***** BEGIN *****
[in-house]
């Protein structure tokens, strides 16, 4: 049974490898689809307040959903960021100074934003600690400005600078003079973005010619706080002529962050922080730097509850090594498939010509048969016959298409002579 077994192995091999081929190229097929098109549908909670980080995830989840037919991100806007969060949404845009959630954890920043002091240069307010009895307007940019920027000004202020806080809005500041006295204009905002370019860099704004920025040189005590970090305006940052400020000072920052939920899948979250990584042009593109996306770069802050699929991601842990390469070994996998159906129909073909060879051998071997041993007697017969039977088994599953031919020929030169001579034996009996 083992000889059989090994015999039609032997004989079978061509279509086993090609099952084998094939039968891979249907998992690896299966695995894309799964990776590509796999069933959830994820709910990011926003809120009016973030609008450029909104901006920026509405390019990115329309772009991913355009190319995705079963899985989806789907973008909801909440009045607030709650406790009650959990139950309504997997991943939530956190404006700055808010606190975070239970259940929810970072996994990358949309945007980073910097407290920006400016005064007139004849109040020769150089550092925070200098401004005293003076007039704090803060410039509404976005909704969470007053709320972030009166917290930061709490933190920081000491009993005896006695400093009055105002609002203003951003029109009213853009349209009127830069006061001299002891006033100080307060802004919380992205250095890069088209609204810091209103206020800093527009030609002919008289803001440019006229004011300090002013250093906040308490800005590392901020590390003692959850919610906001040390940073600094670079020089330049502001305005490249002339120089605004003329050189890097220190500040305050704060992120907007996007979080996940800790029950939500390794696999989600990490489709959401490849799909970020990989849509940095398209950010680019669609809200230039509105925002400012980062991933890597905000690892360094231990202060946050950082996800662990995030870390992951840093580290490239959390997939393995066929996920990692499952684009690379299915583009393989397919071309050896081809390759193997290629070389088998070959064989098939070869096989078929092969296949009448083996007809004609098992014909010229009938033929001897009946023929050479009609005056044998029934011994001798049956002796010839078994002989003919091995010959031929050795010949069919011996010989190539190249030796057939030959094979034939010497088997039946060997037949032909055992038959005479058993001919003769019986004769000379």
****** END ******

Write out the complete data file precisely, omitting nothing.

[in-house]
């Protein structure tokens, strides 16, 4: 049974490898689809307040959903960021100074934003600690400005600078003079973005010619706080002529962050922080730097509850090594498939010509048969016959298409002579 077994192995091999081929190229097929098109549908909670980080995830989840037919991100806007969060949404845009959630954890920043002091240069307010009895307007940019920027000004202020806080809005500041006295204009905002370019860099704004920025040189005590970090305006940052400020000072920052939920899948979250990584042009593109996306770069802050699929991601842990390469070994996998159906129909073909060879051998071997041993007697017969039977088994599953031919020929030169001579034996009996 083992000889059989090994015999039609032997004989079978061509279509086993090609099952084998094939039968891979249907998992690896299966695995894309799964990776590509796999069933959830994820709910990011926003809120009016973030609008450029909104901006920026509405390019990115329309772009991913355009190319995705079963899985989806789907973008909801909440009045607030709650406790009650959990139950309504997997991943939530956190404006700055808010606190975070239970259940929810970072996994990358949309945007980073910097407290920006400016005064007139004849109040020769150089550092925070200098401004005293003076007039704090803060410039509404976005909704969470007053709320972030009166917290930061709490933190920081000491009993005896006695400093009055105002609002203003951003029109009213853009349209009127830069006061001299002891006033100080307060802004919380992205250095890069088209609204810091209103206020800093527009030609002919008289803001440019006229004011300090002013250093906040308490800005590392901020590390003692959850919610906001040390940073600094670079020089330049502001305005490249002339120089605004003329050189890097220190500040305050704060992120907007996007979080996940800790029950939500390794696999989600990490489709959401490849799909970020990989849509940095398209950010680019669609809200230039509105925002400012980062991933890597905000690892360094231990202060946050950082996800662990995030870390992951840093580290490239959390997939393995066929996920990692499952684009690379299915583009393989397919071309050896081809390759193997290629070389088998070959064989098939070869096989078929092969296949009448083996007809004609098992014909010229009938033929001897009946023929050479009609005056044998029934011994001798049956002796010839078994002989003919091995010959031929050795010949069919011996010989190539190249030796057939030959094979034939010497088997039946060997037949032909055992038959005479058993001919003769019986004769000379």